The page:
Yesterday me and a couple of mates decided to go to the exhibition 'Exposed' at Nottingham Castle. Organised by the National Trust, the exhibition features a number of photographers who through their work have tried to document the various effects climate change already has in the UK. Although the exhibition was a lot about the National Trust and how climate change effects their buildings and gardens, it was an interesting look at some of the less visible changes happening today. The exhibition is free for city residents (take proof) and definitely worth seeing.
Some of the problems visualized at the exhibition were things that we easily associate with climate change. More extreme weather conditions such as floods, seasonal changes and higher temeratures. Take the river 'Allen' in Northumberland for example: in recent years people from the National Trust have noticed a remarkable decrease in the river flows. 'Low river flows make it difficult for fish such as salmon and sea trout to migrate. Northumberland is one of the last strongholds of the white clawed crayfish, but would soon perish if its rivers were to dry up'.
In the river 'Tweed' in the Borders region of Scotland higher temperatures often encourage algae to flourish. These quickly form into a dense mat which removes oxygen from the water as it rots. Startved of oxygen, fish and other wildlife are unable to survive. So our rivers, an important part of our wildlife and ecosystems is under threat. Flooding and erosion has also washed soil and damaged riverbanks and habitats. The problem of erosion goes further: at Kinder Scout in the Derbyshire Peak District, the moorland is getting more and more damaged. The underlying peat is exposed, and starts releasing carbon, which it naturally stores. It is expected the worlds peatlands hold an incredible amount of sequestered carbon. The worlds peat releases approx. 2.000.000.000.000 to 4.500.000.000.000 kilograms of methane into the atmosphere every year. The peatlands' contribution to climate change has become a serious concern. [ref]
The exhibition was cut up in various sections. A couple of sections were dedicated to how the changing climate effects the properties managed by the National Trust. At Blickling Hall in Norfolk, infestations of deathwatch beetle are damaging the book collection. Basically it is slowly being eaten. Other things issues included damper conditions, in which old properties slowly rot away and moth infestations in some of the textile collections. Due to higher temperatures the moths are able to survive all year 'round instead of being killed off by the cold winters, which has always been the case.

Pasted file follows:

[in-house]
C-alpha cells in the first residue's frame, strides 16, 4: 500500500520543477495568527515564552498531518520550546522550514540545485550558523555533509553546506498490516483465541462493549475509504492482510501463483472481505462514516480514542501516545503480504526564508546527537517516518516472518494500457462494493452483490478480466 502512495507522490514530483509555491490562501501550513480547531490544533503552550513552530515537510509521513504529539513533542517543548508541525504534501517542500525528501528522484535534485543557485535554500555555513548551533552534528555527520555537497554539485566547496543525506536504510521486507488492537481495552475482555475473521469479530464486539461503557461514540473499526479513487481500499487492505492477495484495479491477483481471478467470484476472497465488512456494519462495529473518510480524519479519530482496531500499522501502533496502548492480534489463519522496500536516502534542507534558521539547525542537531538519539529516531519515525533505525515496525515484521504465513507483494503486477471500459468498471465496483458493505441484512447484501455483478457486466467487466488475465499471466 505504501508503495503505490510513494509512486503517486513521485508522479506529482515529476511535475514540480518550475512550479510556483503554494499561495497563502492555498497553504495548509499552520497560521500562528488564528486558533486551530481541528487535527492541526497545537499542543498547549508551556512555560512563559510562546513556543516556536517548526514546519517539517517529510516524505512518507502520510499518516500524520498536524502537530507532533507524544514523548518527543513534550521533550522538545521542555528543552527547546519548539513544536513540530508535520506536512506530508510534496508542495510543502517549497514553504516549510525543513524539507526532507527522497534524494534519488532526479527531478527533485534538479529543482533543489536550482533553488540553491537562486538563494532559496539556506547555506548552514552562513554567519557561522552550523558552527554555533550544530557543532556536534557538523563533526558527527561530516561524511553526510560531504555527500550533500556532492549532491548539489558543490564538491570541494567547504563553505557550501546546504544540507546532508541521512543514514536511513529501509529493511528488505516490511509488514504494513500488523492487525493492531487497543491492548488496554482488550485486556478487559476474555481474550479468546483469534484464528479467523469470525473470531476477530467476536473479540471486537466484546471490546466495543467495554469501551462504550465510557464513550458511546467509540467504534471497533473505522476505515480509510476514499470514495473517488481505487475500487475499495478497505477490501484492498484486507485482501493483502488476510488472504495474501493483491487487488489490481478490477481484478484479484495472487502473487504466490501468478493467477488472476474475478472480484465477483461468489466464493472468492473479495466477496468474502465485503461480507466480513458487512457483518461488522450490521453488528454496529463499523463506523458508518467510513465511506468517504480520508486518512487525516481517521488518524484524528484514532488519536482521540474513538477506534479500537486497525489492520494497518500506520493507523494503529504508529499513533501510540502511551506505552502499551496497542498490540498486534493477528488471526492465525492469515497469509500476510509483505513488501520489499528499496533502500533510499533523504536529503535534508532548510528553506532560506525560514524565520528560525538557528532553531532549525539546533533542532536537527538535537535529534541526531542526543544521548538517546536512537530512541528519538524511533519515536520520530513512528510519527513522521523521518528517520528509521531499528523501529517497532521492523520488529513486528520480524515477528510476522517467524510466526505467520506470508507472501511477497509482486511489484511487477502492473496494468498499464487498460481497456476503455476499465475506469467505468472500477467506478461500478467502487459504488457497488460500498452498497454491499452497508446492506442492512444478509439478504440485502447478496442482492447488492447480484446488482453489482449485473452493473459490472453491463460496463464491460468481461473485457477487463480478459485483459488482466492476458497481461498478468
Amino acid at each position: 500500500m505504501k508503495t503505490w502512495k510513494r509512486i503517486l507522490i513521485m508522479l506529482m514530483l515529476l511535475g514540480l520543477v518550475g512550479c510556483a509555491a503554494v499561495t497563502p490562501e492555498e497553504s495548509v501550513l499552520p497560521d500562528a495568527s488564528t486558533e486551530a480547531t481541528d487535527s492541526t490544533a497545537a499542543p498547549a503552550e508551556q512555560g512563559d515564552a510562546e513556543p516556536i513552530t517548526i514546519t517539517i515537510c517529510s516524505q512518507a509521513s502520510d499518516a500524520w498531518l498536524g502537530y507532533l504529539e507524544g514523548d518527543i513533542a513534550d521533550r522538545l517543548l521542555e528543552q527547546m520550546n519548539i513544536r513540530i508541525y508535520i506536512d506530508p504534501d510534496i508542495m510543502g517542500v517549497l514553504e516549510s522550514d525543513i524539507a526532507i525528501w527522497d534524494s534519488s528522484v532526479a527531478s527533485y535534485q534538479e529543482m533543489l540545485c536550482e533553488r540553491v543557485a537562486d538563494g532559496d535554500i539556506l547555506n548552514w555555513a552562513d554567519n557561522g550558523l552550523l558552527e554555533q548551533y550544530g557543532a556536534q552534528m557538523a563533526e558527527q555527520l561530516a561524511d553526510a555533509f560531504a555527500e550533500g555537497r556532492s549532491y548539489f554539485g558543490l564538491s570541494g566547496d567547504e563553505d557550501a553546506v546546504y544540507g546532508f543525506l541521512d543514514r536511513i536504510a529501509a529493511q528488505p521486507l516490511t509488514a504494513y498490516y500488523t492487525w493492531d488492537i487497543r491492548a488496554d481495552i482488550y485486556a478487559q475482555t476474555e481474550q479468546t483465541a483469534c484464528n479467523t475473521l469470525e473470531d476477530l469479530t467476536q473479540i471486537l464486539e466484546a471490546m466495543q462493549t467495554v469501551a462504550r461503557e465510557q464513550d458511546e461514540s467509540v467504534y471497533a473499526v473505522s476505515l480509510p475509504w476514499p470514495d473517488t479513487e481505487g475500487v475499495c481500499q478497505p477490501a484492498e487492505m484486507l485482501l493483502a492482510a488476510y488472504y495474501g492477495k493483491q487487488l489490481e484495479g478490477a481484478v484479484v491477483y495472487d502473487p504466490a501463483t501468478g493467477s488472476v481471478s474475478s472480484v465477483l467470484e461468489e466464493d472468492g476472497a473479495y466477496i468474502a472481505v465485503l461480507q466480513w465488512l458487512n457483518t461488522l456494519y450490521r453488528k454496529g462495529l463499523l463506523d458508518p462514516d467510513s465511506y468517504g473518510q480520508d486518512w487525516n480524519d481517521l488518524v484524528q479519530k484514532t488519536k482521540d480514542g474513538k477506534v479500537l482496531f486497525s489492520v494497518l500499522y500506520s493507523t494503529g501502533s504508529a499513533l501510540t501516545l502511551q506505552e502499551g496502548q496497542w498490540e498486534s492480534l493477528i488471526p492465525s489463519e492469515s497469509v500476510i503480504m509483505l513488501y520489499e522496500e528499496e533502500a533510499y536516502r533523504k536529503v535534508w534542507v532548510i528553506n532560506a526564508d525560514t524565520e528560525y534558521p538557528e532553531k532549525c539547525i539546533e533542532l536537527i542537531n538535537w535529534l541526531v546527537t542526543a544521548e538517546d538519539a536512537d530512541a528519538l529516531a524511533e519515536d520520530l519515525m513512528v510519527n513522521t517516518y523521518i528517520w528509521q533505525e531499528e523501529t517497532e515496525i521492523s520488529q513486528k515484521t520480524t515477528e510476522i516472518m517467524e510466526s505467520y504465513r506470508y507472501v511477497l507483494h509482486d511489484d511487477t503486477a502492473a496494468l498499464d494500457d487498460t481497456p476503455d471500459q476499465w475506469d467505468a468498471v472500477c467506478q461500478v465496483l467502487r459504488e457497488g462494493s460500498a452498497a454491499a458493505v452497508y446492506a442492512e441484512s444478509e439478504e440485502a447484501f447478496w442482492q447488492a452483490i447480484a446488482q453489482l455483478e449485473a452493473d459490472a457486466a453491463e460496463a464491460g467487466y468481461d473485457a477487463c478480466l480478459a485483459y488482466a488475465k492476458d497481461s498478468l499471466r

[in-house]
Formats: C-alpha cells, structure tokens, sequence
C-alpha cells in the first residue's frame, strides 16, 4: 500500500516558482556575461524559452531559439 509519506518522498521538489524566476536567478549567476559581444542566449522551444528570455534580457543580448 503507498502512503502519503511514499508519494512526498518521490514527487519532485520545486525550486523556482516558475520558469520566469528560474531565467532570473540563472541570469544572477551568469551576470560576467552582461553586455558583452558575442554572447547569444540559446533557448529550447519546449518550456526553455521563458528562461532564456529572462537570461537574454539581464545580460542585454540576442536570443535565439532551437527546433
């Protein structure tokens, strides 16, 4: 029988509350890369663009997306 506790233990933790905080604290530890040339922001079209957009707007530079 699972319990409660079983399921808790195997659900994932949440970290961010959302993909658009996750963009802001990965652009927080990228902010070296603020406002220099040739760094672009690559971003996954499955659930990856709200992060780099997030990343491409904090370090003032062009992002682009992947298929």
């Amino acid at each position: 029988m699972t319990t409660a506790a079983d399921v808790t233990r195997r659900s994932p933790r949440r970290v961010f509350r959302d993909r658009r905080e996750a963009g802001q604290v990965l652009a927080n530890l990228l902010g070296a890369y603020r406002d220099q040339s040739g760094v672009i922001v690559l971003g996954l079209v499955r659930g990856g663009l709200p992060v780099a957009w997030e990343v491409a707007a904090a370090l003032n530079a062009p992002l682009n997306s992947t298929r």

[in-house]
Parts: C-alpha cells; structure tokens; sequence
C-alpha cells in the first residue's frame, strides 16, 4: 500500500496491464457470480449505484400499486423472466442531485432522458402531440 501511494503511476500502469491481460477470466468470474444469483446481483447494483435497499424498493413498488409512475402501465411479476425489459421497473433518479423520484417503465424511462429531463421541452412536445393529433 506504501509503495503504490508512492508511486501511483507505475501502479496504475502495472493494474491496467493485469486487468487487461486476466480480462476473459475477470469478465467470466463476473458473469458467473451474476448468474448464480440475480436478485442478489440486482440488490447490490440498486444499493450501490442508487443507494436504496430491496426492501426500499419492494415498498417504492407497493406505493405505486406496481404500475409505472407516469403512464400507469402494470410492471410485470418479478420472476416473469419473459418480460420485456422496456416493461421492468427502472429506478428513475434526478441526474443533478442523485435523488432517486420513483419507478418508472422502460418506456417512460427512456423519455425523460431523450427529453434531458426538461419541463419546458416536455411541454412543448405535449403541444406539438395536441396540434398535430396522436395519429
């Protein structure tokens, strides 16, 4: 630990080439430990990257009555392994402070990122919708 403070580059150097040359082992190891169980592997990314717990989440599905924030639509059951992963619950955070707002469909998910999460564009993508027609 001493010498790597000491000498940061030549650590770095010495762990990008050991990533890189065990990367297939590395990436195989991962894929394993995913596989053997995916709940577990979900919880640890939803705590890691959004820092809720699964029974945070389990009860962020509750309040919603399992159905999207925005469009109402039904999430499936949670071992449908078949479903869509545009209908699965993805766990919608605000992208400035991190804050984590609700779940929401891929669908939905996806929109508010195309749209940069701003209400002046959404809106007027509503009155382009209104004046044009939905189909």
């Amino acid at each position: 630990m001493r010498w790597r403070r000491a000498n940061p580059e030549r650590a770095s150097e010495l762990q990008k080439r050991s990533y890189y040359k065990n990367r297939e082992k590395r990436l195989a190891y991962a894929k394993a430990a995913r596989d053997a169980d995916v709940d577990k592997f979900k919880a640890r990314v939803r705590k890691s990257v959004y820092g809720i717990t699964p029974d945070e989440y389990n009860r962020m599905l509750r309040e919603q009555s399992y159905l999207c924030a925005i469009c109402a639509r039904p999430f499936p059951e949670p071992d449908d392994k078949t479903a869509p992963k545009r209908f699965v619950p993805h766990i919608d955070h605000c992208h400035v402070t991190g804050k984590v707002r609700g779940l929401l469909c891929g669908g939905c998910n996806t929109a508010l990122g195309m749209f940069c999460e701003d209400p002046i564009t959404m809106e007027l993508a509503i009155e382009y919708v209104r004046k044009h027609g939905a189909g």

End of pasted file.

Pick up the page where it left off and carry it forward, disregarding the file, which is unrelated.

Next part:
One of the things that striked me was the photography of Snowdonia with the notion that in about 50 years time nearly all the snow there will be gone. 'The 'permanent' snowline above 610m (2000ft) in the winter is already a thing of the past. Predictions suggest that by 2080 there may be up to 80% less snow and more winters with no snow at all'.
The Castle and the City Council have put together an extra room which visitors are led through at the end of the walkaround. The room is full of promotional material about the councils commitment to tackling the issue of climate change and various photos of 'green initiatives' in the city. Some of it is interesting and a video of educational projects in local schools shows that stuff is happenning. One photograph showed St. Anns and beared a description about how eco their energy is as it's the re-used heat scheme, generated by Eastcroft Incinerator. Needless to say, one activist had already been ahead of me by writing with a big marker pen 'Its Not Green Energy' over it (the little discription card, not the photograph).
It has become clear to me that if we want to continue to enjoy and preserve our coutryside, our Snowdonia, our Kinder Scout, our River Tweed for future generations, we need to get our ducks in a row and take serious action. Climate Change is happening. In our own backyards...
The exhibition is touring the UK and will visit Gwynedd, Bristol and Belfast in the next 6 months. It is on at Nottingham Castle until 1st July.
Climate Change in Britain's Backyard
Info on Nottingham Castle (City Council website)